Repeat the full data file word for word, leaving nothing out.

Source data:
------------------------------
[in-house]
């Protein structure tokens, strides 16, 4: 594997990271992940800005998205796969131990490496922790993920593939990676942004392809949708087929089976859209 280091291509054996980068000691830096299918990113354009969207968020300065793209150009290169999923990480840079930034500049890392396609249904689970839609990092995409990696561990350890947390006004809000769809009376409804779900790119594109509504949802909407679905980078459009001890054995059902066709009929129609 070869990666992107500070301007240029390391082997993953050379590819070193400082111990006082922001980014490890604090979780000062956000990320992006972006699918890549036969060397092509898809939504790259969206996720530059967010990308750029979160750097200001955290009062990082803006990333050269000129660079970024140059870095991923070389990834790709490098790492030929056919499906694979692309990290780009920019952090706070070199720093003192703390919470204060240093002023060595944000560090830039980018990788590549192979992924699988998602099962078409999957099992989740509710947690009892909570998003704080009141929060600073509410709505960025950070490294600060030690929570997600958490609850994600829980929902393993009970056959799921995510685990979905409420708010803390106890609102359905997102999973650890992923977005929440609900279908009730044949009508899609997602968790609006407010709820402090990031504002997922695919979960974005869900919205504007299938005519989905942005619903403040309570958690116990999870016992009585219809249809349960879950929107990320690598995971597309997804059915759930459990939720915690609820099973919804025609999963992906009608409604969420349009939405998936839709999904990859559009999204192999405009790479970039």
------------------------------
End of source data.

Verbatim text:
[in-house]
């Protein structure tokens, strides 16, 4: 594997990271992940800005998205796969131990490496922790993920593939990676942004392809949708087929089976859209 280091291509054996980068000691830096299918990113354009969207968020300065793209150009290169999923990480840079930034500049890392396609249904689970839609990092995409990696561990350890947390006004809000769809009376409804779900790119594109509504949802909407679905980078459009001890054995059902066709009929129609 070869990666992107500070301007240029390391082997993953050379590819070193400082111990006082922001980014490890604090979780000062956000990320992006972006699918890549036969060397092509898809939504790259969206996720530059967010990308750029979160750097200001955290009062990082803006990333050269000129660079970024140059870095991923070389990834790709490098790492030929056919499906694979692309990290780009920019952090706070070199720093003192703390919470204060240093002023060595944000560090830039980018990788590549192979992924699988998602099962078409999957099992989740509710947690009892909570998003704080009141929060600073509410709505960025950070490294600060030690929570997600958490609850994600829980929902393993009970056959799921995510685990979905409420708010803390106890609102359905997102999973650890992923977005929440609900279908009730044949009508899609997602968790609006407010709820402090990031504002997922695919979960974005869900919205504007299938005519989905942005619903403040309570958690116990999870016992009585219809249809349960879950929107990320690598995971597309997804059915759930459990939720915690609820099973919804025609999963992906009608409604969420349009939405998936839709999904990859559009999204192999405009790479970039």